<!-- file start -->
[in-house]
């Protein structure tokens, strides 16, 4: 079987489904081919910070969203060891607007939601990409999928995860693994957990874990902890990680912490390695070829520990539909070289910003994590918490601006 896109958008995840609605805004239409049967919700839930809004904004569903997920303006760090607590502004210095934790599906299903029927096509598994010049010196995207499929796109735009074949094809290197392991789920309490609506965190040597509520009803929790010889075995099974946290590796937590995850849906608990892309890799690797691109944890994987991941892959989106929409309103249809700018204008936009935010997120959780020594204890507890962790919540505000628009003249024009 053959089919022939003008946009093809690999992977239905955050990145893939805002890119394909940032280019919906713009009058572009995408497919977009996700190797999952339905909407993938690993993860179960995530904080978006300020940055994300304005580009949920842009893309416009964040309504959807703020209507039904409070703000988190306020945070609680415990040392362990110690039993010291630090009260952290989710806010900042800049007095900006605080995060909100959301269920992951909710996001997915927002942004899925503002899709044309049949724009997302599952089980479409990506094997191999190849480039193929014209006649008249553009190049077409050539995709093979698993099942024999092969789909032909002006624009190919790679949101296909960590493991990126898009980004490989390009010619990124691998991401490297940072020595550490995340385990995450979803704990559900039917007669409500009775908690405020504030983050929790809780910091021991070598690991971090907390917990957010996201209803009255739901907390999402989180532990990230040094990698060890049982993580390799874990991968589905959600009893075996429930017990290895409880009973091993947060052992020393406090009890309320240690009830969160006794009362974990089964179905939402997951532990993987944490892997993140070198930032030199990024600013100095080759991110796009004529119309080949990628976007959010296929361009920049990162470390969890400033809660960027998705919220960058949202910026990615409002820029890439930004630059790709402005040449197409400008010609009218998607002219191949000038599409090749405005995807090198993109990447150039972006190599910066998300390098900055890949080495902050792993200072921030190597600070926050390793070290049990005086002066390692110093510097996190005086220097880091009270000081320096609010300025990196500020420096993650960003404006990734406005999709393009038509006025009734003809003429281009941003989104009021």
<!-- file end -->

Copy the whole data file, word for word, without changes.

[in-house]
């Protein structure tokens, strides 16, 4: 079987489904081919910070969203060891607007939601990409999928995860693994957990874990902890990680912490390695070829520990539909070289910003994590918490601006 896109958008995840609605805004239409049967919700839930809004904004569903997920303006760090607590502004210095934790599906299903029927096509598994010049010196995207499929796109735009074949094809290197392991789920309490609506965190040597509520009803929790010889075995099974946290590796937590995850849906608990892309890799690797691109944890994987991941892959989106929409309103249809700018204008936009935010997120959780020594204890507890962790919540505000628009003249024009 053959089919022939003008946009093809690999992977239905955050990145893939805002890119394909940032280019919906713009009058572009995408497919977009996700190797999952339905909407993938690993993860179960995530904080978006300020940055994300304005580009949920842009893309416009964040309504959807703020209507039904409070703000988190306020945070609680415990040392362990110690039993010291630090009260952290989710806010900042800049007095900006605080995060909100959301269920992951909710996001997915927002942004899925503002899709044309049949724009997302599952089980479409990506094997191999190849480039193929014209006649008249553009190049077409050539995709093979698993099942024999092969789909032909002006624009190919790679949101296909960590493991990126898009980004490989390009010619990124691998991401490297940072020595550490995340385990995450979803704990559900039917007669409500009775908690405020504030983050929790809780910091021991070598690991971090907390917990957010996201209803009255739901907390999402989180532990990230040094990698060890049982993580390799874990991968589905959600009893075996429930017990290895409880009973091993947060052992020393406090009890309320240690009830969160006794009362974990089964179905939402997951532990993987944490892997993140070198930032030199990024600013100095080759991110796009004529119309080949990628976007959010296929361009920049990162470390969890400033809660960027998705919220960058949202910026990615409002820029890439930004630059790709402005040449197409400008010609009218998607002219191949000038599409090749405005995807090198993109990447150039972006190599910066998300390098900055890949080495902050792993200072921030190597600070926050390793070290049990005086002066390692110093510097996190005086220097880091009270000081320096609010300025990196500020420096993650960003404006990734406005999709393009038509006025009734003809003429281009941003989104009021």